While patients were more likely to keep their appointments if they were having them via their phone or computer, there were some issues. “Unfortunately, a big part of our job is doing mental status exams, which involves looking for abnormal, involuntary tics and watching someone speak and move,” said Swan. “If the exam is being done by phone or computer, we can’t really see if our patients are having side effects from their medications.”

Telehealth should continue
Despite this drawback, Swan believes that having mental health appointments via telehealth should continue for those patients who prefer it. “It’s extremely important to give people who are having a mental health crisis access to telehealth,” he said. “This is especially important for people with certain types of anxiety or phobias related to leaving their houses or being in new places.”

Quentin Gabor, MD

Gabor (pictured) agrees. “At CUHCC, I was pleasantly surprised by how quickly the medical providers and the patients and their families went with telehealth,” he said. “Everyone was thankful we could approximate a comprehensive visit via phone or video, although the vast majority of our visits were by phone. For decades, psychiatrists have managed psychiatric crises via the phone. After all, our work is mostly language based.”

That doesn’t mean he didn’t see disadvantages in working with most of his patients via the phone. “When a patient starts telehealth after having established a relationship with a provider, the transition is easier,” he said. “If the relationship is just beginning, it can slow the process of getting to know each other. And if your patient has to use the phone instead of a computer, you just can’t connect in the same way.”

Back to on-site and in-person
In July 2021, patients slowly began coming back to in-person visits in the clinic. The beginning of Fall would see the learners coming back to campus. “It had been 500 days since the U had transitioned,” said Gabor. “It was like the springtime after winter.”

Residents have largely responded positively to being able to see patients in person, according to Coffin. “Some went from seeing all of their patients virtually to seeing them in clinic,” he said.

Constantly re-orienting
Swan noted that he and his co-residents have become comfortable with constantly re-orienting. “When we had our first in-person meetings, we weren’t always sure where the conference rooms were,” he said. “People had code words for them. They told us, ‘Go to this person’s room,’ and we would ask, ‘Where is that?’ We learned to rely on each other to navigate our changing environment – all of this has made us closer as a cohort.”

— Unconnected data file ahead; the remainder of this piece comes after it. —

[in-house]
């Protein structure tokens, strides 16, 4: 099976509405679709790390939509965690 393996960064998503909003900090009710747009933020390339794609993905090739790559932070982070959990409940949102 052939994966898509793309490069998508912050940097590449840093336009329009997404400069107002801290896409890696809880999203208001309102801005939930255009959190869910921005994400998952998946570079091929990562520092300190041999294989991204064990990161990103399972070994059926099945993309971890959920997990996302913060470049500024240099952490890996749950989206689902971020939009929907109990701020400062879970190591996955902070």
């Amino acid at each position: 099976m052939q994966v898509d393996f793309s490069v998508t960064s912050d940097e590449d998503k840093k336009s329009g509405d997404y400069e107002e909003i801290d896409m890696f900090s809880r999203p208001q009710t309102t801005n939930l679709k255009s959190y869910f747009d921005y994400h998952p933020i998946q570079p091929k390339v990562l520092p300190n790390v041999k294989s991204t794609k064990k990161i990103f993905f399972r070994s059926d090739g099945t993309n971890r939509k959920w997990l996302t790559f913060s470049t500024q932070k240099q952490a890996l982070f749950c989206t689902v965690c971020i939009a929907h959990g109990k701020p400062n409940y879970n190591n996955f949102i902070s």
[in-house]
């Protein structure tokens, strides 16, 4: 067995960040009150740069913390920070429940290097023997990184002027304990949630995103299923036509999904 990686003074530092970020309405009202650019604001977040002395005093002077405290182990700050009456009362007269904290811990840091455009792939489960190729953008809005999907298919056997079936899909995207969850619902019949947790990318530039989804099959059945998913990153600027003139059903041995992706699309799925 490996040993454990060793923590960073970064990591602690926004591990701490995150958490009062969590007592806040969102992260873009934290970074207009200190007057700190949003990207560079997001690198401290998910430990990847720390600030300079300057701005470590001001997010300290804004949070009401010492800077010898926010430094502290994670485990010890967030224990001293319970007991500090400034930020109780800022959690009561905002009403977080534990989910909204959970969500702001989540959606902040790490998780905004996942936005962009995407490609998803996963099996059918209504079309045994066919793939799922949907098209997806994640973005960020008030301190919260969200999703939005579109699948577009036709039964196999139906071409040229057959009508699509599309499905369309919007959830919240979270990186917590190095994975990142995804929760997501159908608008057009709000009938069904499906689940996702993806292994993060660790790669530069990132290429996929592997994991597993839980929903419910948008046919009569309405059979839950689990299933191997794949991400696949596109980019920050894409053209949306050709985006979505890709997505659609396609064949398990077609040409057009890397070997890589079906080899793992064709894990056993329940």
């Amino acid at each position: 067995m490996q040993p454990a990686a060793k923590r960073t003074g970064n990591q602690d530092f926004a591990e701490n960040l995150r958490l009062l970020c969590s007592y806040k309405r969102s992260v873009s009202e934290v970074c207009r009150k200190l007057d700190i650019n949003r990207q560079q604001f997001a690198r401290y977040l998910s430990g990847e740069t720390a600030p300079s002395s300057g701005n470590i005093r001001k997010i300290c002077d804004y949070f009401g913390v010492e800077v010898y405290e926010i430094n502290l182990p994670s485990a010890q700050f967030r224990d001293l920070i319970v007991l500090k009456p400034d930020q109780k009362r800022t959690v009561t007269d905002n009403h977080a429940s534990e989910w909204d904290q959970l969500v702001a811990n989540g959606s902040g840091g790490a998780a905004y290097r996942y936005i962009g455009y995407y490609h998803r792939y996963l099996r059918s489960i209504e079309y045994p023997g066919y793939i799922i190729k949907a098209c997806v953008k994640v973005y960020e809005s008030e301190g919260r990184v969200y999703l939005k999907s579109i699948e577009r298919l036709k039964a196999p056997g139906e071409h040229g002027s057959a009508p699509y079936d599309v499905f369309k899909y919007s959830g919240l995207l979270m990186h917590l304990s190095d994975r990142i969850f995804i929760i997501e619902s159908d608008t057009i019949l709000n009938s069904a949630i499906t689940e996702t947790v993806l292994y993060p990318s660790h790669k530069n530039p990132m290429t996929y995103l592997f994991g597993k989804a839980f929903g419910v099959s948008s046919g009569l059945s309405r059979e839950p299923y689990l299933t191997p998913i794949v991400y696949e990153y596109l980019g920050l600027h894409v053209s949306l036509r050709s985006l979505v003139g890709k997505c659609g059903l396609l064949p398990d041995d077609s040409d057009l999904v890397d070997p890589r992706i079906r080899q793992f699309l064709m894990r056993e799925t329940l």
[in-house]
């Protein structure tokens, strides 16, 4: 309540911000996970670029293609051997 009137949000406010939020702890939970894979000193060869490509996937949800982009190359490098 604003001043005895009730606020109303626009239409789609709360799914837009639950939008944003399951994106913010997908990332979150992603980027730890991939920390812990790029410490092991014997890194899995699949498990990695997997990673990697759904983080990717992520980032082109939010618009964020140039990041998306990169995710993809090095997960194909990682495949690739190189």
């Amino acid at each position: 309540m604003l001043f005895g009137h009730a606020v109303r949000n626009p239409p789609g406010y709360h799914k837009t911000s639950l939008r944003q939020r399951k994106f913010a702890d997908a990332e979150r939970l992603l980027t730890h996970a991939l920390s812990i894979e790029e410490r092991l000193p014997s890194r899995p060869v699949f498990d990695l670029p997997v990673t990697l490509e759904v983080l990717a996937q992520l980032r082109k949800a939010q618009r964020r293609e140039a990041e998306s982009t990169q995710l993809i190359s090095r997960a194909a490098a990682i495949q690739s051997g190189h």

The residents had all these new layers of things they needed to learn. “One of the hardest things is that there wasn’t a lot of knowledge from anybody – everyone went through this at the same time,” said Coffin. “We couldn’t depend on the fact that we’ve been through this before, here are the issues we will run into, and this is how we will have to adapt.”

“It was energizing”
Although sad that he had to leave the daily routine he established with his family during the height of the pandemic, Gabor is glad to see his work return to on-site and in-person. “There was jubilation when we all sat down together,” he said. “It was energizing. For the residents who started this year in the outpatient clinic, it was comforting to have something be more normal after a bonkers year and a half.”

While Swan felt cautious about returning to campus, he noted that, “Our first year was a good run for whatever will happen during this pandemic. If we have to go back to a harsher lockdown again, we can do it because we’ve already done it. And we can still give quality care and feel a sense of togetherness.”

The Department’s experience with and response to the pandemic didn’t just affect the residents. “Many of us on the faculty feel that if we had started our careers when our 2020 residents did, we wouldn’t have managed as well as they have,” said Gabor. “We want to continue making their experience as profoundly positive as possible.”